mistakes will be made, and those cannot be corrected." Wow. You would think that a guy who wrote an entire book on papal infallibility might actually understand what papal infallibility is. Which means that either he doesn't (embarrassing) or he is being misleading (worse than embarrassing). But, to point out the obvious, the Regensburg Address, while certainly a serious and important pronouncement, was not "infallible," nor did anyone with any commonsense or knowledge of Catholic teaching act as though it was. Well, take heart, Hans Küng: at least your many mistakes aren't infallible. Just embarrassing.
• "Desperate young people resorted to terrorism. Of course we have to judge suicide assassins and assaults. But we have to think about why so many young people became so desperate to make themselves available for such assassinations." Yes, we sure do. And we need to consider strongly the possibility—which does have evidence on its side—that poverty and "desperation" are not the primary motives of Islamic terrorists. But, of course, you are so busy blaming everything on America and George Bush, you haven't time to read about other perspectives on the matter.
• "Religion can co-exist with democracy. The leading architects of Europe, from Charles de Gaulle and Konrad Adenauer to Robert Schuman and Alcide De Gasperi, were all pious Christians. The reason why Islam has more problems with democracy than Christianity is that Islam, in contrast to Christianity and Judaism, had no Reformation and Enlightenment, leaving out a few special circles." I take that to mean that if it weren't for Protestantism and secularism, many Catholics would be just as violent and murderous as some radical Islamists are today? Is this guy serious?
• "You could certainly negotiate with the Taliban. They aren't just crazy people. There are some extremists, and there are, on the other hand, those that warned the Bush administration about Sept. 11. But it wasn't taken seriously." Yeah, once you got past the violent oppression, beatings, killings, executions, genocide, and the burqas, the Taliban were just swell. Go on, ask 'em. I'm sure they'll agree.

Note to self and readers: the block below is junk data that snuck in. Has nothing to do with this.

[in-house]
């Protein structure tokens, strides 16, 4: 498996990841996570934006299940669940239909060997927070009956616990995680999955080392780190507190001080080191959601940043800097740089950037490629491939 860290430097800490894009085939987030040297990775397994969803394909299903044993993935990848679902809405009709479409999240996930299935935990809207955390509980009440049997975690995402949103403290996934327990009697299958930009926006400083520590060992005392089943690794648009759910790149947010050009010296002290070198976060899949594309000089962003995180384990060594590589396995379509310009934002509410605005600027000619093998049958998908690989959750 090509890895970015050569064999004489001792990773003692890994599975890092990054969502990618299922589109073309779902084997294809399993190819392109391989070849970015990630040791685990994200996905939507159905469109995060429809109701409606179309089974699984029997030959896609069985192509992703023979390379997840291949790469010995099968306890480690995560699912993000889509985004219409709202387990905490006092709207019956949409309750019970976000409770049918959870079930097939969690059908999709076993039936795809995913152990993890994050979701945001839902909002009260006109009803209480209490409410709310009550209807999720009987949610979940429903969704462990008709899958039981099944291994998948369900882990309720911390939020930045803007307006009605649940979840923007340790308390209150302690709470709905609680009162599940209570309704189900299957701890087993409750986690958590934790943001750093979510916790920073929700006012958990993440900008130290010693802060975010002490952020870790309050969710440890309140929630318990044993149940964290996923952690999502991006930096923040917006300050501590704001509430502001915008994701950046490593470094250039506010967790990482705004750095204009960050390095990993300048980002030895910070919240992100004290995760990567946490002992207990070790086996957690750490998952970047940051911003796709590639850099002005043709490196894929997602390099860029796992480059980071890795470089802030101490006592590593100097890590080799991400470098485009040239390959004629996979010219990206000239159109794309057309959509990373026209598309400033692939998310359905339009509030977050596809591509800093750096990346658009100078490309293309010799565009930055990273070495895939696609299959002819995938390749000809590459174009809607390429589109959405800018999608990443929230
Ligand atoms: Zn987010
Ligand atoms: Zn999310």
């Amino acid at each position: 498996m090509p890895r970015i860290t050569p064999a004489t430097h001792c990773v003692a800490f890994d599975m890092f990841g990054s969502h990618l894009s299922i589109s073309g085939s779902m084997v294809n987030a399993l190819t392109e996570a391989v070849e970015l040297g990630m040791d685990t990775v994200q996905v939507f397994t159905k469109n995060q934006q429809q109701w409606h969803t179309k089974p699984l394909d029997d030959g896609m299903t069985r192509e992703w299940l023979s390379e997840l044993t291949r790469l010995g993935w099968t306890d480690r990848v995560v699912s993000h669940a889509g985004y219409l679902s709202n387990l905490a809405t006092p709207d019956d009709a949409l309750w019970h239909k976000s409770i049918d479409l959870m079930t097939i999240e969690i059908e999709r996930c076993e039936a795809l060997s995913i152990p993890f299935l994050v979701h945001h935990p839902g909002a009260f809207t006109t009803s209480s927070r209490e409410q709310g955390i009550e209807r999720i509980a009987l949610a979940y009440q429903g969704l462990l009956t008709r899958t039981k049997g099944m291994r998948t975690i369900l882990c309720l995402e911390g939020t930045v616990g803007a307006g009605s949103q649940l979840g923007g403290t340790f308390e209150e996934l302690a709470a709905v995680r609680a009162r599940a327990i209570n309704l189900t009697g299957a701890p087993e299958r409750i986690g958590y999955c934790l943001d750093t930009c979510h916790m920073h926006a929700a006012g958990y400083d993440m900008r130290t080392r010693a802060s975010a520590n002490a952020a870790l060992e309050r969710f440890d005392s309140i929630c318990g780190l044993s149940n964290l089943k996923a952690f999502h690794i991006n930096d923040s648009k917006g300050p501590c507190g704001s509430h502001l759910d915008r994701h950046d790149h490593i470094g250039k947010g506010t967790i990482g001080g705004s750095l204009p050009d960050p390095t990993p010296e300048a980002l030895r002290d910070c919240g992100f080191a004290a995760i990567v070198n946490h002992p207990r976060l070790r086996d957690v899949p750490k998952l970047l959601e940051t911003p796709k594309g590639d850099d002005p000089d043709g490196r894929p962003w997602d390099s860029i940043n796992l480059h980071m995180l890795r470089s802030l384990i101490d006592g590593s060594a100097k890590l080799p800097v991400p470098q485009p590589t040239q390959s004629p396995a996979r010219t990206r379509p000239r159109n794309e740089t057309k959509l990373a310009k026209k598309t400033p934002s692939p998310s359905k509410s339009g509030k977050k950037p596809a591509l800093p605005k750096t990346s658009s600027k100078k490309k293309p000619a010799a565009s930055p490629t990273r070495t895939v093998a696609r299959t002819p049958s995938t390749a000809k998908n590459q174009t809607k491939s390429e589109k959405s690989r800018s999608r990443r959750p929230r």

• "Were you hurt that Pope Benedict XVI never accepted your idea of the World Ethic? He accepted the idea as such. He realizes that there have to be common ethical standards. During our conversation he conceded that those standards need to be valid for believers and non-believers. One could only have expected that he would personally advocate this. But that might still happen." I recommend reading The Dialectics of Secularization. Or Deus Caritas Est. And stop trying to be pope. It's over. I'm fairly certain you're not eligible to be pontiff. At least not of a real Church.
• The interviewer asked: "A personal question: On Sept. 12 you will introduce your autobiography 'Controversial Truth.'" What? Another biography? Is this different from My Struggle for Freedom: Memoirs (Eerdmans, 2003) and Disputed Truth: Memoirs, Volume 2 (Continuum, 2008), which together add up to about 820 pages!? Please, if only for the sake of the poor trees, stop writing and start reading.
• For more on Hans Küng and his "world ethic", see Donna Steichen's 2005 article for Catholic World Report, "A Religion The New York Times Can Love."
Finally, much of this is summarized quite well by Fr. D. Vincent Twomey, author of Pope Benedict XVI: The Conscience of Our Age (Ignatius Press, 2007), when he said, in my June 2007 interview with him: "Unlike Küng, who is always in tune with the latest fashion, Ratzinger is not afraid to be unfashionable." Here's to being out of tune with the latest fashion!